Restoring the striped bass fishery on the Santee Cooper lakes with the 26-inch size minimum,a three-fish creel limit, and closed summer season was the goal of a seven-year plan formulated by the Santee Cooper Striped Bass Stakeholders Committee and the S.C. Department of Natural Resources. 

Santee Cooper’s striper population has boomed in recent years, and the Stakeholders Committee and SCDNR have carefully developed a new plan to meet future goals: to enable fishermen to better utilize the resource while maintaining the population’s improved age structure.

Scott Lamprecht, a fisheries biologist with the SCDNR based in Bonneau, said the plan is a win-win for striped bass and anglers.

“The proposal allows for a 23- to 25-inch harvest slot limit for keeping stripers, while maintaining the three-fish creel limit,” Lamprecht said. “This is very similar to how spot-tail bass have been successfully managed on the marine side. 

“The Santee Cooper lakes currently have an abundance of fish in this slot length for anglers to keep. It would enable the fish larger than that to stay in the system to provide natural recruitment. Modeling studies show this structure would keep the benefit of the 26-inch minimum while enabling anglers to put more fish in the cooler.” 

Lamprecht said the proposal would also extend the fishing season until June 15. The current regulations close the season June 1 and re-open it Oct. 1. The opening date in the fall would remain the same.

“The goal of rejuvenating the striper fishery has been successful,” Lamprecht said. “This change allows anglers to harvest more fish of a respectable size while enabling the population to sustain and grow. The legislation in its current form allows the retention of one trophy fish in excess of 36 inches (long) as part of the three-fish limit.

“The success of any length limit is highly dependent on fish handling,” Lamprecht said. “Careful handling is essential to released striped bass survival.”

Lamprecht said when fishing is fast and furious, as it was in the fall of 2015, it may be time to consider using barbless hooks and long, de-hooking pliers to minimize handling and out-of-the-water time.

As of early April, the legislation has passed the S.C. House and is in the Senate. Lamprecht said bills of this type typically take effect July 1, or upon signature of the governor. It is very possible that the new regulations will go into effect to impact the next license period, the 2016/2017 cycle.   

Regardless of future regulatory changes, striper fishing this month will be under the current regulations, and typically, May is a prime month for catching lots of stripers and a reasonable expectation of catching a few keeper-sized fish of 26 inches or larger.

By May, many stripers have migrated back down from the annual spawning journey and will be found throughout Lake Marion and Lake Moultrie. Most of these fish will be suspended over deep water, and vertically fishing live bait, primarily herring, will be the most-productive method. 

This is still a good time to find fish in the river portion of upper Lake Marion; many fish are still moving back down the rivers. The Pack’s Flats and the Santee River from the confluence of the Congaree and Wateree rivers down to the I-95 bridge can be very productive. Live bait is still the most dependable bait to entice a bite, but a few fish can still be caught on cut bait. Striper fishing will also be very good in the Diversion Canal.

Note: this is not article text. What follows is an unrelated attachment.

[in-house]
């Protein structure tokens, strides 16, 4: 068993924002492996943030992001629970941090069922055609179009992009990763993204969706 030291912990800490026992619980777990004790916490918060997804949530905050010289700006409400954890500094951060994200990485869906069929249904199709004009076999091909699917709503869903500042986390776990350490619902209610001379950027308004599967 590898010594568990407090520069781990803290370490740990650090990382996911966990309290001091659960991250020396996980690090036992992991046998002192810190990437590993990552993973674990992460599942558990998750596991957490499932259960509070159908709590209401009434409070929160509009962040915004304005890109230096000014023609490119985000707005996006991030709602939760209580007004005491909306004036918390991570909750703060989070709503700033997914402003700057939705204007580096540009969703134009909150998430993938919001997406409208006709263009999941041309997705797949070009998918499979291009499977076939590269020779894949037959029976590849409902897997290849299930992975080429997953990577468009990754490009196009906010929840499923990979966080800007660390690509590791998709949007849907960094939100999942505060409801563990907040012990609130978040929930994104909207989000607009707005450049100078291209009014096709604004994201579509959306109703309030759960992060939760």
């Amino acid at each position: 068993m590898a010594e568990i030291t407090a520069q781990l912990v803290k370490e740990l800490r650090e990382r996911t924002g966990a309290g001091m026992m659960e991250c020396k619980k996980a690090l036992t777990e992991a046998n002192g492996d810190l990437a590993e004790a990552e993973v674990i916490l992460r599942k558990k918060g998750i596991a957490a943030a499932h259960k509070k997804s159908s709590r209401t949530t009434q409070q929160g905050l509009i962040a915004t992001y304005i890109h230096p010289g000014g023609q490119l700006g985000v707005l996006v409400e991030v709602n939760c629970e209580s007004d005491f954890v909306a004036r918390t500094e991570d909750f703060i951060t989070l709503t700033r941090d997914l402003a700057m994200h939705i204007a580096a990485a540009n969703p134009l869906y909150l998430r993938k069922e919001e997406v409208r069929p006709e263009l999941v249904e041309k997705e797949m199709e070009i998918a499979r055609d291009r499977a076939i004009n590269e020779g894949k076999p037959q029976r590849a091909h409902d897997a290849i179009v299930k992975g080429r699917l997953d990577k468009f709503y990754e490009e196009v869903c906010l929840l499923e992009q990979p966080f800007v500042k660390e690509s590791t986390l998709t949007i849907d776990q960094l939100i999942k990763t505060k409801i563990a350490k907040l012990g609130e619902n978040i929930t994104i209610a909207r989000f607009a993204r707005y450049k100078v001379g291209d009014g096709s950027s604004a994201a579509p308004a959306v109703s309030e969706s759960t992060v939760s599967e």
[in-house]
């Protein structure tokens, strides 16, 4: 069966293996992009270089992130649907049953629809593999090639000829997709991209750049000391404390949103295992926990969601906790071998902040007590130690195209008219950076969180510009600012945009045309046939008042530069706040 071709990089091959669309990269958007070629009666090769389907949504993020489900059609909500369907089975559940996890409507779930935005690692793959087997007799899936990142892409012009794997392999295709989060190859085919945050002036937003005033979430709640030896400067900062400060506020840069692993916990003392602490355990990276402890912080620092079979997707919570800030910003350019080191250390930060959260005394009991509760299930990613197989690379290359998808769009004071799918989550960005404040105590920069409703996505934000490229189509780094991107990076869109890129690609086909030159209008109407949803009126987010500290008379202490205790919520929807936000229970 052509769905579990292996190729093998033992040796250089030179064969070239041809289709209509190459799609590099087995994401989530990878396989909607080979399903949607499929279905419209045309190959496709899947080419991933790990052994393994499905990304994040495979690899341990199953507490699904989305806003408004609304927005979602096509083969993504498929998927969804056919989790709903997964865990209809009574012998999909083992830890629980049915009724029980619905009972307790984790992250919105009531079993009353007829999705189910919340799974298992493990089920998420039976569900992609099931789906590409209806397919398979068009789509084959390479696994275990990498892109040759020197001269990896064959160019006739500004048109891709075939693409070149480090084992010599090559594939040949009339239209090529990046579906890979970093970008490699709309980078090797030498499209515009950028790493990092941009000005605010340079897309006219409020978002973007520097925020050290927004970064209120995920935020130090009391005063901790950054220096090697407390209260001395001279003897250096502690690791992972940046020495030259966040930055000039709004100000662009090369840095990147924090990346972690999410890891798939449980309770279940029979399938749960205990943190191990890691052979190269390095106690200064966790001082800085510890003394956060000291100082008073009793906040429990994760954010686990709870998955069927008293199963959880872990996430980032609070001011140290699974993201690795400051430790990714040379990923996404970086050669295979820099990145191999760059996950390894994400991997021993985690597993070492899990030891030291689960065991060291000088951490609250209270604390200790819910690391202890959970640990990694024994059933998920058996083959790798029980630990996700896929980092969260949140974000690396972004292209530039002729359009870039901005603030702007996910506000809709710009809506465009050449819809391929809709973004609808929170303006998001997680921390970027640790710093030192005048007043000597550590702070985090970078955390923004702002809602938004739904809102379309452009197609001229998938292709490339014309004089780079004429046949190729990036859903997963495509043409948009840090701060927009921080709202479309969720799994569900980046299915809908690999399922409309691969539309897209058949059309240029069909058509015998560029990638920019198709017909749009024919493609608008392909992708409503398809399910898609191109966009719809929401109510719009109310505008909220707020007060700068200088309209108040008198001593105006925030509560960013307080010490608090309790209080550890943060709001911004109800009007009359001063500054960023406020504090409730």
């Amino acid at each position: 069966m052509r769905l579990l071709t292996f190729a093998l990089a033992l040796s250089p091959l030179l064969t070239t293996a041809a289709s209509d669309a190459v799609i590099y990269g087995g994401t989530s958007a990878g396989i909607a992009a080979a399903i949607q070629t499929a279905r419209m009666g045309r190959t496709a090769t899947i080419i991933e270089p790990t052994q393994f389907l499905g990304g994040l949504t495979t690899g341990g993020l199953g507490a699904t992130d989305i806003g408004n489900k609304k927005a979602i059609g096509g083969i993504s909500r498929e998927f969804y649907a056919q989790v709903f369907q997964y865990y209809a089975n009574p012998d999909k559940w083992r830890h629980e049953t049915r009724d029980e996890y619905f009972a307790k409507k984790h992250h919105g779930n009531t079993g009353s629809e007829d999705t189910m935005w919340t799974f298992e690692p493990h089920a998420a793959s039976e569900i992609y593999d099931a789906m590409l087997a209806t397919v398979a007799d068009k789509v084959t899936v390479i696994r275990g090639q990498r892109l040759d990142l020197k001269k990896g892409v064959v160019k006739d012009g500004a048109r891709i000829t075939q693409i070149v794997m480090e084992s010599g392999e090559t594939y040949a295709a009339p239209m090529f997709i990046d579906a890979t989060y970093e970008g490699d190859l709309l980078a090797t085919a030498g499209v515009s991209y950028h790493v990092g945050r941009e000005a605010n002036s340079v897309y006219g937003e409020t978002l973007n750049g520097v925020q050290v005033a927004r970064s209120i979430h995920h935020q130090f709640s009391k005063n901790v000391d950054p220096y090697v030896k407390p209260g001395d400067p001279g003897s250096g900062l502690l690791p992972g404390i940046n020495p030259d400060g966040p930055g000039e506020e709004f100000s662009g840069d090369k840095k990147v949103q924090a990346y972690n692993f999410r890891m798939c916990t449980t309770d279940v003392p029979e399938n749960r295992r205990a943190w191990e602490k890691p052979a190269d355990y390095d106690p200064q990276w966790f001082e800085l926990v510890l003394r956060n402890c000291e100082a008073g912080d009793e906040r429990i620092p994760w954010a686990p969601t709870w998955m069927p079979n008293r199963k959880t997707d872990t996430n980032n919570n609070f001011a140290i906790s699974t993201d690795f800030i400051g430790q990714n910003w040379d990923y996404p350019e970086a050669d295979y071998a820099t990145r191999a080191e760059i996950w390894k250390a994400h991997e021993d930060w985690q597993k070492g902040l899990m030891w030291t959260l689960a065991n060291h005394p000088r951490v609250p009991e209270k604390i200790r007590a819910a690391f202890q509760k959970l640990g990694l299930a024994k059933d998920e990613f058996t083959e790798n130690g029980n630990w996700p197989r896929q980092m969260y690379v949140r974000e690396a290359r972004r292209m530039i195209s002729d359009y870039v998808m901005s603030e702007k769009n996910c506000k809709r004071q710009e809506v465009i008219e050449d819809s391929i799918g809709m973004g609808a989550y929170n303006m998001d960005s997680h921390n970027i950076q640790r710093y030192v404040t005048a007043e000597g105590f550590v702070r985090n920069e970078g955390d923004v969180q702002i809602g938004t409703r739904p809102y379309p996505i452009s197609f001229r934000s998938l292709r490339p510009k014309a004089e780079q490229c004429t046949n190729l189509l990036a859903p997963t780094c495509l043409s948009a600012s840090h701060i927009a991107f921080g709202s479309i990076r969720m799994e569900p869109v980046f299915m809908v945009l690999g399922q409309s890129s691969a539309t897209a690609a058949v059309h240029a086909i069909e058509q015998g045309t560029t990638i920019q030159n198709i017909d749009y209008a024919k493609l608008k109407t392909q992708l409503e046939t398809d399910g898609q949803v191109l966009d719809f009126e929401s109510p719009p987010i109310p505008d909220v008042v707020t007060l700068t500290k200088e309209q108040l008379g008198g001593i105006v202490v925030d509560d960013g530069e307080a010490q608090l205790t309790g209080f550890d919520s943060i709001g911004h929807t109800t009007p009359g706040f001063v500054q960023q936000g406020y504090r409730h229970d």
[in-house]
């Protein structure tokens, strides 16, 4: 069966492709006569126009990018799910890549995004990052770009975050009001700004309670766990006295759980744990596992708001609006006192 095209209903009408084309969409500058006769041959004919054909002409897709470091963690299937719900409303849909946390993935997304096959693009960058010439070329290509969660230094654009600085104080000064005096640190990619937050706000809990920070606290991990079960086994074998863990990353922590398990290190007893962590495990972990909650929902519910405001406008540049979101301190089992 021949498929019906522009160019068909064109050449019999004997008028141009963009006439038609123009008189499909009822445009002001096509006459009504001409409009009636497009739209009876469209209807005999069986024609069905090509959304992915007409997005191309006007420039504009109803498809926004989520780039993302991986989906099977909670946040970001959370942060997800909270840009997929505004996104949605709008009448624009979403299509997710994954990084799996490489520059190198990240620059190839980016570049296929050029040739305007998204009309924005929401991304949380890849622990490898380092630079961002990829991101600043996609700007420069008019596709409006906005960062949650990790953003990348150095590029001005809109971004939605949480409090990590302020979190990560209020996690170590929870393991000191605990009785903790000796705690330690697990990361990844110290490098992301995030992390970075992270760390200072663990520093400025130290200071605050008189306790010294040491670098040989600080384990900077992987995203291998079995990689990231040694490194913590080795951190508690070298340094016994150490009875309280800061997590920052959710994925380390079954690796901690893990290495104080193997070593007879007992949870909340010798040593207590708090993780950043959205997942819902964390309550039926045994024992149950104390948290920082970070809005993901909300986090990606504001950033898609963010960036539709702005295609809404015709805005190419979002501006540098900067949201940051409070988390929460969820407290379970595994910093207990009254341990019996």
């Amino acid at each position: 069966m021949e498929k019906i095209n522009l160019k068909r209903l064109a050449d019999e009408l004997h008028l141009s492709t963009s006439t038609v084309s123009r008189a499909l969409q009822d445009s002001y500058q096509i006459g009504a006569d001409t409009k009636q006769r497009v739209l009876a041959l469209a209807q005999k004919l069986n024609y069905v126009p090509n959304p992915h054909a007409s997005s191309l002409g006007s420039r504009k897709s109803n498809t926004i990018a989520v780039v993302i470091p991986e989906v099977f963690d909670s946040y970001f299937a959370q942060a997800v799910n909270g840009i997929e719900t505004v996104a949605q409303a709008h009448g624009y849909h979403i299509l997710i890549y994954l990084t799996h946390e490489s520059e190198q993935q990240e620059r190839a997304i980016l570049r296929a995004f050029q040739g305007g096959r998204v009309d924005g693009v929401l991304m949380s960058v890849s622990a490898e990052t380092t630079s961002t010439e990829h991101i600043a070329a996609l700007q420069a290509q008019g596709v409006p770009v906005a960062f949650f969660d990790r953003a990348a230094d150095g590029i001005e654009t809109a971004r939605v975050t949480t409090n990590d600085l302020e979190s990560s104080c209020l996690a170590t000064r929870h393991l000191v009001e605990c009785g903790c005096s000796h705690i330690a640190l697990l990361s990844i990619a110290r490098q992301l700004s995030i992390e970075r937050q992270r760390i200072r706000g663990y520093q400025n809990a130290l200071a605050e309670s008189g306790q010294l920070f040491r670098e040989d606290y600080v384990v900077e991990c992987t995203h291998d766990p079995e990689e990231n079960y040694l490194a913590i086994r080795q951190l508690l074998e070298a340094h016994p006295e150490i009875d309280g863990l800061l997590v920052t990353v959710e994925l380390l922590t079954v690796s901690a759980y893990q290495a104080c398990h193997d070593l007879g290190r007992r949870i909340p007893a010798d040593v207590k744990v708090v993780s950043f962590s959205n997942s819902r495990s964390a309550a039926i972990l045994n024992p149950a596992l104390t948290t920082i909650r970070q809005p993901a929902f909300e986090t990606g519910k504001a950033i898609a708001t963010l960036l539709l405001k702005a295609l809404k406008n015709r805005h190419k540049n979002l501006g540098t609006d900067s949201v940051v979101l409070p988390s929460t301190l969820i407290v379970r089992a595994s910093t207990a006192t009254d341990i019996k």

Fishing for largemouth bass should be excellent, with topwater action booming. Many of the largest bass will have spawned, but plenty of big-fish opportunities exist. Buzzbaits, Pop Rs and Baby Torpedoes are prime lures. Also, bottom-bumpers such as soft-plastic creature baits, worms and large spinnerbaits will catch big fish. On points and stumpy flats, crankbaits that dive in the 4- to 8-foot range will be productive early and late in the day.

Crappie action is excellent, with plenty of slabs being taken, but most crappies are now in or headed to deeper water. Brush piles are great, and 12 to 22 feet of water is a good depth range. As the month progresses and the water warms, fish tend to move deeper in Lake Moultrie, preferring to hold tight to man-made or natural cover along drops and ledges.

As crappies make their way back toward deeper water and cover, anglers will likely have to move frequently to stay on fish. By late May, they will begin to settle into more predictable, deeper areas. But when you find crappies in the mid-depths during this May migration you can catch a sackful of slabs.

May is also prime time for shallow-water bream and shellcracker fishing. Bream will be bedding throughout both lakes; look for fish in very shallow water down to 3 to 4 feet. Most anglers work along the shallow cover of trees and weed lines and use crickets to probe potential hot spots. Crickets are superb for bream and will catch shellcrackers. Have red worms handy if you catch a shellcracker, because this is a great time for these big panfish.

Catfish action is excellent in both lakes; they will be found in just about all depths of water — very shallow to very deep. Most big, blue catfish will have already been to the shallows, but a few will linger, and after-dark is a very good time to find big blues still feeding in shallow water. Cut herring, shad and white perch are all excellent baits. Flathead action is also good, and live offerings will be tops for catfish.